Toyota said to mull GM alliance
Report: Japanese automaker may foil Renault-Nissan with a surprise bid to hook up with GM.
NEW YORK (CNNMoney.com) -- Toyota's top execs are discussing putting out feelers to GM in a bid to form an alliance and head off rivals Nissan and Renault, a news report said Sunday.
Business Week magazine, quoting people with knowledge of the Japanese automaker's plans, said the company is mulling its options and considering different plans that could be proposed to General Motors (Charts), the world's largest but deeply troubled automaker.
The story quoted one Toyota (Charts) source saying that the company has "war-gamed" a way to help GM, since despite its rapid growth, much of that at the expense of General Motors, Toyota is concerned about the political and social backlash if GM falls apart.
It also said that an equity link, where Toyota and GM would buy stakes in each other, was unlikely.
The report noted that GM execs have said they haven't heard anything from the Japanese automaker, and it quoted Toyota spokesman Steven Curtis as saying any talk of an offer was "pure speculation."
GM spokeswoman Toni Simonetti called the report "speculative" and said GM has not been approached by anyone from Toyota regarding working together beyond what the companies are already doing.
Toyota and GM operate a joint assembly plant in California. Simonetti declined further comment.
The report comes two days after GM CEO Rick Wagoner and Nissan-Renault CEO Carlos Ghosn said they will work on a confidential review of the potential benefits of an alliance between GM and those two automakers.
The review is expected to take about 90 days, the companies said after the CEOs met in Detroit for what the companies called an "exploratory discussion" about a possible alliance. (Full story).
The alliance between GM and Nissan-Renault was first suggested by Kirk Kerkorian, GM's largest individual shareholder who owns a 9.9 percent stake.
A number of industry analysts said Friday they think that a GM-Nissan-Renault alliance was unlikely. But they also said there are risks for GM in just holding talks with its potential partners, no matter what direction they go. (Full story).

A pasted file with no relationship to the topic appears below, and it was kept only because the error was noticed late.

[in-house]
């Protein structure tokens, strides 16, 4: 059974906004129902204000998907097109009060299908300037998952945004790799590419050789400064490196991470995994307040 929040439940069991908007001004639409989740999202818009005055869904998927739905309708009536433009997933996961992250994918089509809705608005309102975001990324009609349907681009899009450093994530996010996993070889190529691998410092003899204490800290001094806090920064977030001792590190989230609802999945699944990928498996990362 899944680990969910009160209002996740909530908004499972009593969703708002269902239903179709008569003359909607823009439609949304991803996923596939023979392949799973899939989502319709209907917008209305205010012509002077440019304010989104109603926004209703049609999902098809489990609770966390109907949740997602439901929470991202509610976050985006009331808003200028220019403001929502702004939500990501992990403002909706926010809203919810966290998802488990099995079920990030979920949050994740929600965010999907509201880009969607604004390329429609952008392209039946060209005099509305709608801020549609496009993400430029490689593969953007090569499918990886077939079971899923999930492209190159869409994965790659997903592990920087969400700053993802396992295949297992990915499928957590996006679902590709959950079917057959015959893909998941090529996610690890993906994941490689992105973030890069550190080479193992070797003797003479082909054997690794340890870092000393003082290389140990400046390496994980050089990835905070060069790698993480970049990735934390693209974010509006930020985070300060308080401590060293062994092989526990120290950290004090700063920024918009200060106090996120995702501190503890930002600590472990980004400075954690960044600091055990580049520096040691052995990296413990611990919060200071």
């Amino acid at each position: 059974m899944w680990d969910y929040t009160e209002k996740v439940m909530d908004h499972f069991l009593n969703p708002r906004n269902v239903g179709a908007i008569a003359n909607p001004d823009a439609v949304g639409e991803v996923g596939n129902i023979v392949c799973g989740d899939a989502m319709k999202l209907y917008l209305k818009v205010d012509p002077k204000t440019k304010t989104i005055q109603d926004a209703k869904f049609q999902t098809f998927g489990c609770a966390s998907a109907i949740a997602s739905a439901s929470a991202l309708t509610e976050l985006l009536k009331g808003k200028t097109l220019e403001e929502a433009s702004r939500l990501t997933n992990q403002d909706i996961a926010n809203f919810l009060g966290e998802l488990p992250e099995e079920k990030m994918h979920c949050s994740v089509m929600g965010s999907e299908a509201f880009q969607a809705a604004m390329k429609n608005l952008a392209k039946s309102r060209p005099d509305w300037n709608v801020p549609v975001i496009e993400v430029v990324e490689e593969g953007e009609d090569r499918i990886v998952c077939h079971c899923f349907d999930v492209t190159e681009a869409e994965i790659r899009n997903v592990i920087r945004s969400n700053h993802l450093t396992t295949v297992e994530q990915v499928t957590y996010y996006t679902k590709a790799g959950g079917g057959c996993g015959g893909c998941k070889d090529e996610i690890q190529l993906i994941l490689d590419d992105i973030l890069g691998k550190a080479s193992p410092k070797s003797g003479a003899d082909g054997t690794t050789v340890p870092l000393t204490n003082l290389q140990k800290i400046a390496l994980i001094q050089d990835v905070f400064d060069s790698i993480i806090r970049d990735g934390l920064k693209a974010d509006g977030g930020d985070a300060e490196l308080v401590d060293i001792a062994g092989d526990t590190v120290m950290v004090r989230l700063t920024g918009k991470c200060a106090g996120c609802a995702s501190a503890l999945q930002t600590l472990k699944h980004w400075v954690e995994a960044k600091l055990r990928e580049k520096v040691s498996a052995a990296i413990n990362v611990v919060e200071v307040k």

GM, the world's largest automaker, is already taking steps to get back on track after it lost $10.6 billion last year. The company is cutting 30,000 hourly workers, closing a dozen plants and facilities and selling a stake in its GMAC finance unit.
But perhaps the biggest challenge facing GM is its need to develop new cars and light trucks that will attract buyers without resorting to big incentives. GM has seen its share of the U.S. market slide in recent years, as overseas automakers like Toyota, Honda and Nissan have gained.
Some kind of broader pact with Toyota could prove attractive to Wagoner, GM's CEO, as a possible foil to Ghosn and his two automakers.
David Cole, head of the Center for Automotive Research, said Sunday that he wouldn't be surprised if Toyota was interested in more links with GM, as well as in blocking a GM-Nissan-Renault alliance.
"It depends on the nature of the agreement, what the consideration is on both sides," said Cole. "I know the GM people have high regard for Toyota, and that Toyota people also have high regard for GM."
But Cole noted that it wasn't likely Toyota would make any broad move quickly. "Toyota moves very slowly with any kind of alliances," he said. "For Toyota, the foundation for whatever they do is already having a very deep relationship with the other company. But a closer partnership with GM would not be a difficult thing because they have a pretty good working relationship already."
He said the two companies have been successful with their California venture, which makes the Pontiac Vibe, the Toyota Corolla and Toyota Tundra pickup.
Other analysts are skeptical about GM's enthusiasm for an alliance with Nissan and Renault.
"GM is a company that wants to get past this blind date they were set up on by Uncle Kirk and concentrate on their turnaround plan," Kevin Tynan, auto analyst for Argus Research, told CNNMoney.com Friday.
"There's obviously a myriad of issues there for them to concentrate on, and there's a lot more potential there [in the internal issues] than in an alliance," Tynan said.
Meanwhile, Ghosn said last week he doesn't want the top job at GM even if an alliance is struck between GM and Nissan-Renault. (Full story).
Ghosn, 52, was executive vice president of Renault for just over two years when he was named chief operating officer of Nissan in June 1999 at the start of the Nissan-Renault alliance. He was named CEO in of Nissan two years later, and is widely credited with pulling the automaker back from the brink of bankruptcy. He was named Renault CEO in April 2005.
-- CNNMoney.com's Peter Valdes-Dapena contributed to this report.
Related: More trouble for Detroit
Related: GM running out of gas